Archive for October, 2009

Ken Matsumoto and Signe Mayfield Receive Awards

Posted by erin on October 30th, 2009

ARTSHIFT Honors Artist and Curator with Cash Awards

Out of a long list of special people that contribute to Silicon Valley’s diverse and exciting visual arts community, one artist and one curator were selected for $2000. cash awards that were presented on October 21, at Works Gallery in downtown San Jose. The awards were presented to Signe Mayfield and Ken Matsumoto by Scott Knies, Executive Director of the San Jose Downtown Association.

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Works Gallery filled with celebrants enjoying libations and conversation at the ARTSHIFT Awards, 2009

A supportive crowd of artists, friends and family were on hand to enjoy the occasion, and to support and congratulate all nominees . ARTSHIFT Editor, Erin Goodwin-Guerrero thanked the ARTSHIFT Advisory Board, Donors to ARTSHIFT, fiscal sponsor: the Arts Council Silicon Valley and all the talented and creative people that make the South Bay community from Palo Alto to Santa Cruz an exciting place to live.

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Kathryn Funk, Ben Alexy and his Mom join in the festivities.

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Jose Estrada in Gallery 2, SJSU

Posted by erin on October 29th, 2009

BFA Show Walks Onto the Wild Side

by Erin Goodwin-Guerrero

The wild life and wildlife are both included in Jose Estrada’s energetic exhibition of the same name at San Jose State University. The multi-panel painting Full Bar, is the showcase work that really addresses a young painters existential search. Estrada says, ” The ‚ÄúWild Life‚Äù exhibition is a thought that has been running through my mind for sometime now. Life in itself is complex; there is this vibration to life and people with their animal-like behavior. I do this work to understand the ‚Äúwhy‚Äù in myself, but also to find redeeming qualities in my world. I would hope that through this search for a moral fiber, I can find a redeeming point to reality.”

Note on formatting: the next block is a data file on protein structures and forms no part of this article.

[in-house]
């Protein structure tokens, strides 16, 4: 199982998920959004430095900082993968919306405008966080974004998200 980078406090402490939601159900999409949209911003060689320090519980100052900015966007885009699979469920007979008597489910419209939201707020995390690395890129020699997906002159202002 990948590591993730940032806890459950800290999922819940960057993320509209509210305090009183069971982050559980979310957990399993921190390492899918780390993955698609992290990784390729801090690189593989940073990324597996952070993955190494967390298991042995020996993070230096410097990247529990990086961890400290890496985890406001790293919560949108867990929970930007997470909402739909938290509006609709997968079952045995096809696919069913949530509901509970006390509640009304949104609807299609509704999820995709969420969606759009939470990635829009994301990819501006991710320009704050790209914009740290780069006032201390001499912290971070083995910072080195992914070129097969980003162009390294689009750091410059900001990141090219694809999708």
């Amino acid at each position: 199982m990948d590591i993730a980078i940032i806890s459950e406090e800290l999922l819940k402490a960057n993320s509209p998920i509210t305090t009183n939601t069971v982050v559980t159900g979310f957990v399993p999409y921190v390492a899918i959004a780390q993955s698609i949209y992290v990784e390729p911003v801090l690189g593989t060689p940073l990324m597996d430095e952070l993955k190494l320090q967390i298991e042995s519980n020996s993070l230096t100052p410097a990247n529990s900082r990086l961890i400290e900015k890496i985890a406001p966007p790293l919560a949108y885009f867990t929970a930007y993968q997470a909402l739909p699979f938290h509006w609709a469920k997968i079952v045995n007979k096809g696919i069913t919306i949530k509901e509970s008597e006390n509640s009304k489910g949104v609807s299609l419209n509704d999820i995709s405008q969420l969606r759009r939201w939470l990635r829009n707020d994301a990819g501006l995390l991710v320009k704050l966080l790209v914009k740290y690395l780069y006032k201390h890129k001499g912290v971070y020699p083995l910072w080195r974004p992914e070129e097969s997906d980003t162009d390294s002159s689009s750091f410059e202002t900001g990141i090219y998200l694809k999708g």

Estrada does a terrific job of portraying the inevitable anthropomorphic behavior that can be observed in a pub. He likes to observe the human animal a bit like an anthropologist, psychologist and zoologist. “I see these beasts in their setting‚Ķ the inner being of a single person is this jungle of mixed images and untamed emotions‚Ķ I can depict things that may confuse and provoke the senses, with imagery that at is shocking, dramatic, haunting and sometimes even quietly reflective.” Indeed his bold painting style with pure pigments and intense color is full of raw life.

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Jose Estrada’s multi-panel painting Full Bar, 2009

Of all the works in the show, Full Bar is the most conceptually developed, and the most visually successful with all the fun and fundamentals of form one could hope for from a promising emerging painter.

ARTISTS AND CURATORS NOMINATED FOR 2009 ARTSHIFT AWARDS

Posted by erin on October 18th, 2009

The 2009 ARTSHIFT Awards Nominees

By Erin Goodwin-Guerrero, Editor